It’s time for another “Best” list!
I’ll be adding this list to I’m adding this post to All 2020 Mid-Year “Best” Lists In One Place!
Let me know what I’m missing…:
Passport To Mars is a game from Scholastic, and puts you in the position of being an astronaut traveling to….Mars.
I’m adding this new video from The SciShow to The Best Sites For Learning About Human Evolution:
“Citizen Science” typically is the term used to describe crowdsourced projects that citizens, including students, can help with and that contribute towards a common good. Having an “authentic audience” – someone other than a teacher – can contribute to student engagement and intrinsic motivation. There are lots of these kinds of citizen science projects out there, and you can find many at The Best Sites Where Students Can Participate In Citizen Science Projects. Smithsonian Magazine has just published SEVENTY-FIVE SCIENTIFIC RESEARCH PROJECTS YOU CAN CONTRIBUTE TO ONLINE, which will be a nice addition to that list.
Science in the City from Stanford has impressive lesson plans. I’m adding it to The Best Places To Find Free (And Good) Lesson Plans On The Internet.
Reading Strategies in the Science Classroom is the headline of a book excerpt just appearing in Middleweb. It’s from The Science Teacher’s Toolbox, by Tara C. Dale and Mandi S. White. It’s one of the three new books in The Teacher’s Toolbox series that Katie Hull and I edited. I’m adding the excerpt to all the other free resources available from the books.
Mission to the Mesozoic is a neat bilingual (English/Spanish) game from the Field Museum. It’s designed “to find plants and animals across the Triassic, Jurassic, and Cretaceous time periods in this online game.” I’m adding it to The Best Sites For Learning About Dinosaurs.
Ask Science How is a feature at the National Museum of Natural History that invites students to ask questions which scientists then answer on webcasts. I’m adding it to The Best Sites Where Students Can Ask Science Questions & Receive Responses.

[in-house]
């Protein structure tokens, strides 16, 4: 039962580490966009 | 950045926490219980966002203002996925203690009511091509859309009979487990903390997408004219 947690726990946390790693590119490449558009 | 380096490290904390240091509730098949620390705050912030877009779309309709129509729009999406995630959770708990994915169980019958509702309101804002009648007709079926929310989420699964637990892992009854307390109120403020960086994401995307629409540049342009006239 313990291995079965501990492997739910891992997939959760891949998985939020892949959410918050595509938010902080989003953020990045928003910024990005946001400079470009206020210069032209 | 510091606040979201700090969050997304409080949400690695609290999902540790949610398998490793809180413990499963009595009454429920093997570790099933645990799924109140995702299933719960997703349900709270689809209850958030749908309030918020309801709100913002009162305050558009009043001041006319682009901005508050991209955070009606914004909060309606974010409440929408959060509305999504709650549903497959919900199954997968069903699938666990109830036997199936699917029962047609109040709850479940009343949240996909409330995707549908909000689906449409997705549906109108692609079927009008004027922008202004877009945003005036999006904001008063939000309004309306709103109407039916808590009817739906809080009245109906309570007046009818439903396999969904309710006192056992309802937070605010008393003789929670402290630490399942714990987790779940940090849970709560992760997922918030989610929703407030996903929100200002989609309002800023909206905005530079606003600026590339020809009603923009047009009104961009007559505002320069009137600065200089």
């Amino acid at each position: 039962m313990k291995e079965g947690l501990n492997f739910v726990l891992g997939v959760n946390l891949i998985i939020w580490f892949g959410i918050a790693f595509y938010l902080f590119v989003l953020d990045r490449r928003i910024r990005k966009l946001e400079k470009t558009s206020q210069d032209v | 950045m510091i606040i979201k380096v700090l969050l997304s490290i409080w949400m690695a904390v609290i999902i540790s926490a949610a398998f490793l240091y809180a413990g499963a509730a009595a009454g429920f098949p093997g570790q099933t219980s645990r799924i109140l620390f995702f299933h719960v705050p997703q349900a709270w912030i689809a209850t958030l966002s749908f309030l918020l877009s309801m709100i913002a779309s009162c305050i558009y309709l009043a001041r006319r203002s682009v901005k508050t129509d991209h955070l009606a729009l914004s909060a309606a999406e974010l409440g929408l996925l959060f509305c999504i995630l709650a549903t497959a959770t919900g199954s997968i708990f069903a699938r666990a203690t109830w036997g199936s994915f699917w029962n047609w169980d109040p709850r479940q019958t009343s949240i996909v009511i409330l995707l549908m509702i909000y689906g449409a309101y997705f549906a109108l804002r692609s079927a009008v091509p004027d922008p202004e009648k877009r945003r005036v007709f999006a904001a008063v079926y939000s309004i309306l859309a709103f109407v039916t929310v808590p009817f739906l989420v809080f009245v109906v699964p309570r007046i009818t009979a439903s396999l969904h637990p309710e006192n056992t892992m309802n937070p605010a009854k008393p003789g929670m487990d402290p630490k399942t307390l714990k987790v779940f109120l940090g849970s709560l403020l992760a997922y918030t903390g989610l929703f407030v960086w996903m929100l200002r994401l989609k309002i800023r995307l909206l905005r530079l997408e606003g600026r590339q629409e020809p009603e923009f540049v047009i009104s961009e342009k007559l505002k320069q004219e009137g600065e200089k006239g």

Labxchange is a new site with virtual science simulations and much more.
I’m adding this video to The Best Resources For Learning About Rube Goldberg Machines:
Climate Change Education is a middle and high school climate change curriculum from Stanford.
Mystery Science offers free lesson plans to teachers that look fairly engaging to me….
Rocket Science: Ride To The Station is a new simulation created by NASA where players can put themselves in the role of running a mission to the International Space Station. You can read more about it at TechCrunch’s article, New NASA app puts you in the pilot’s seat of Boeing’s Starliner or SpaceX’s Crew Dragon.
Flowing Data shared these two pretty amazing visual representations:
I’m adding The Deep Sea to The Best Sites For Learning About The World’s Oceans.
Here’s how Google describes NASA’s Visual Universe:
To celebrate 60 years of NASA and 50 years of Project Apollo, the Google Arts & Culture Lab has created NASA’s Visual Universe – an experiment drawing on NASA’s vast image archive.
Using NASA’s public API, we explored 127,000 historic images stretching back to 1915, and analyzed them using machine learning – bringing surprising and interactive results.
We especially used Google Cloud Natural Language to extract keywords and information from the archive.
Explore NASA’s rich history of discoveries, missions, and science, search a term, and discover more about the world’s favorite space agency.
I’m adding it to The Best Images Taken In Space (even though many of its photos are earth-bound)